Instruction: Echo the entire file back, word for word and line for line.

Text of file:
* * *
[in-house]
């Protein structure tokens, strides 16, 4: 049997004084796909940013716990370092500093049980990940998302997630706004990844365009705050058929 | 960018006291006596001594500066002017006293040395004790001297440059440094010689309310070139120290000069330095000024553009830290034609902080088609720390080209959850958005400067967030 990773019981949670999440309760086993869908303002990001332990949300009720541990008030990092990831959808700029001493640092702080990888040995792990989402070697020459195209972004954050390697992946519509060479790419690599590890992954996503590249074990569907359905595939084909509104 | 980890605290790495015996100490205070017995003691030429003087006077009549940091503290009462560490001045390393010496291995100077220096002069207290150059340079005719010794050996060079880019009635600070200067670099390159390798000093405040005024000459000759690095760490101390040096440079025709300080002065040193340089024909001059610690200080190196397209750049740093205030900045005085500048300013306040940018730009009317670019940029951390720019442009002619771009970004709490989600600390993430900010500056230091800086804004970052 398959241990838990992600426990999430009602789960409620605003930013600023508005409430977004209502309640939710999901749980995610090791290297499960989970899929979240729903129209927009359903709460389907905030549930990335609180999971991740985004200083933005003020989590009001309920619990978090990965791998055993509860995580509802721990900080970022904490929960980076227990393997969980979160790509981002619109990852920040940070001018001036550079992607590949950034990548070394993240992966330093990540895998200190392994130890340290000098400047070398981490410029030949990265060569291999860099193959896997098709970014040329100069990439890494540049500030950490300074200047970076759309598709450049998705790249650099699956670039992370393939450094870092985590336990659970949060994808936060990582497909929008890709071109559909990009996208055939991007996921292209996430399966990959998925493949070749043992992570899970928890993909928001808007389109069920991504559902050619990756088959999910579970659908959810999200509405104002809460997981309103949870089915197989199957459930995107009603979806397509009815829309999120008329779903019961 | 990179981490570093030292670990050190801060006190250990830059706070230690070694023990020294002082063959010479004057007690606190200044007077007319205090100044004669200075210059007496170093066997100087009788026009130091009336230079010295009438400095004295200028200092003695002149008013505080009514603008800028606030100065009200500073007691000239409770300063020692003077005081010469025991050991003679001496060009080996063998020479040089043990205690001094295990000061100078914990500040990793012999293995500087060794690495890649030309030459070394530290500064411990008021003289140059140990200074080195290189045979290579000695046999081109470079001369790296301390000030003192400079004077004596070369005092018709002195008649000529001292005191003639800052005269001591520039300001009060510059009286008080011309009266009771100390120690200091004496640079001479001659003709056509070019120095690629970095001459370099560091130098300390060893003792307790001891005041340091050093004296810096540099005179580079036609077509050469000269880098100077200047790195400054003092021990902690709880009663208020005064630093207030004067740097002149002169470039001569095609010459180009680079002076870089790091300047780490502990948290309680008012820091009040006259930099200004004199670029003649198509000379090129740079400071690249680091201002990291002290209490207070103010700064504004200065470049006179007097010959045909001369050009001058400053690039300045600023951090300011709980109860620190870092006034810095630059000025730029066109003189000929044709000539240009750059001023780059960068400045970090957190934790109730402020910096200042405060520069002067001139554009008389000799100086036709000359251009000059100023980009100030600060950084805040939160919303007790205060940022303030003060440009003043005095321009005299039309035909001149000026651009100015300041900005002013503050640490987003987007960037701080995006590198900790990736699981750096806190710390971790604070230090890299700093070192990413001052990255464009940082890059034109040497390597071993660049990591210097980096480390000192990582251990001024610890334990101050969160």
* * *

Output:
[in-house]
């Protein structure tokens, strides 16, 4: 049997004084796909940013716990370092500093049980990940998302997630706004990844365009705050058929 | 960018006291006596001594500066002017006293040395004790001297440059440094010689309310070139120290000069330095000024553009830290034609902080088609720390080209959850958005400067967030 990773019981949670999440309760086993869908303002990001332990949300009720541990008030990092990831959808700029001493640092702080990888040995792990989402070697020459195209972004954050390697992946519509060479790419690599590890992954996503590249074990569907359905595939084909509104 | 980890605290790495015996100490205070017995003691030429003087006077009549940091503290009462560490001045390393010496291995100077220096002069207290150059340079005719010794050996060079880019009635600070200067670099390159390798000093405040005024000459000759690095760490101390040096440079025709300080002065040193340089024909001059610690200080190196397209750049740093205030900045005085500048300013306040940018730009009317670019940029951390720019442009002619771009970004709490989600600390993430900010500056230091800086804004970052 398959241990838990992600426990999430009602789960409620605003930013600023508005409430977004209502309640939710999901749980995610090791290297499960989970899929979240729903129209927009359903709460389907905030549930990335609180999971991740985004200083933005003020989590009001309920619990978090990965791998055993509860995580509802721990900080970022904490929960980076227990393997969980979160790509981002619109990852920040940070001018001036550079992607590949950034990548070394993240992966330093990540895998200190392994130890340290000098400047070398981490410029030949990265060569291999860099193959896997098709970014040329100069990439890494540049500030950490300074200047970076759309598709450049998705790249650099699956670039992370393939450094870092985590336990659970949060994808936060990582497909929008890709071109559909990009996208055939991007996921292209996430399966990959998925493949070749043992992570899970928890993909928001808007389109069920991504559902050619990756088959999910579970659908959810999200509405104002809460997981309103949870089915197989199957459930995107009603979806397509009815829309999120008329779903019961 | 990179981490570093030292670990050190801060006190250990830059706070230690070694023990020294002082063959010479004057007690606190200044007077007319205090100044004669200075210059007496170093066997100087009788026009130091009336230079010295009438400095004295200028200092003695002149008013505080009514603008800028606030100065009200500073007691000239409770300063020692003077005081010469025991050991003679001496060009080996063998020479040089043990205690001094295990000061100078914990500040990793012999293995500087060794690495890649030309030459070394530290500064411990008021003289140059140990200074080195290189045979290579000695046999081109470079001369790296301390000030003192400079004077004596070369005092018709002195008649000529001292005191003639800052005269001591520039300001009060510059009286008080011309009266009771100390120690200091004496640079001479001659003709056509070019120095690629970095001459370099560091130098300390060893003792307790001891005041340091050093004296810096540099005179580079036609077509050469000269880098100077200047790195400054003092021990902690709880009663208020005064630093207030004067740097002149002169470039001569095609010459180009680079002076870089790091300047780490502990948290309680008012820091009040006259930099200004004199670029003649198509000379090129740079400071690249680091201002990291002290209490207070103010700064504004200065470049006179007097010959045909001369050009001058400053690039300045600023951090300011709980109860620190870092006034810095630059000025730029066109003189000929044709000539240009750059001023780059960068400045970090957190934790109730402020910096200042405060520069002067001139554009008389000799100086036709000359251009000059100023980009100030600060950084805040939160919303007790205060940022303030003060440009003043005095321009005299039309035909001149000026651009100015300041900005002013503050640490987003987007960037701080995006590198900790990736699981750096806190710390971790604070230090890299700093070192990413001052990255464009940082890059034109040497390597071993660049990591210097980096480390000192990582251990001024610890334990101050969160």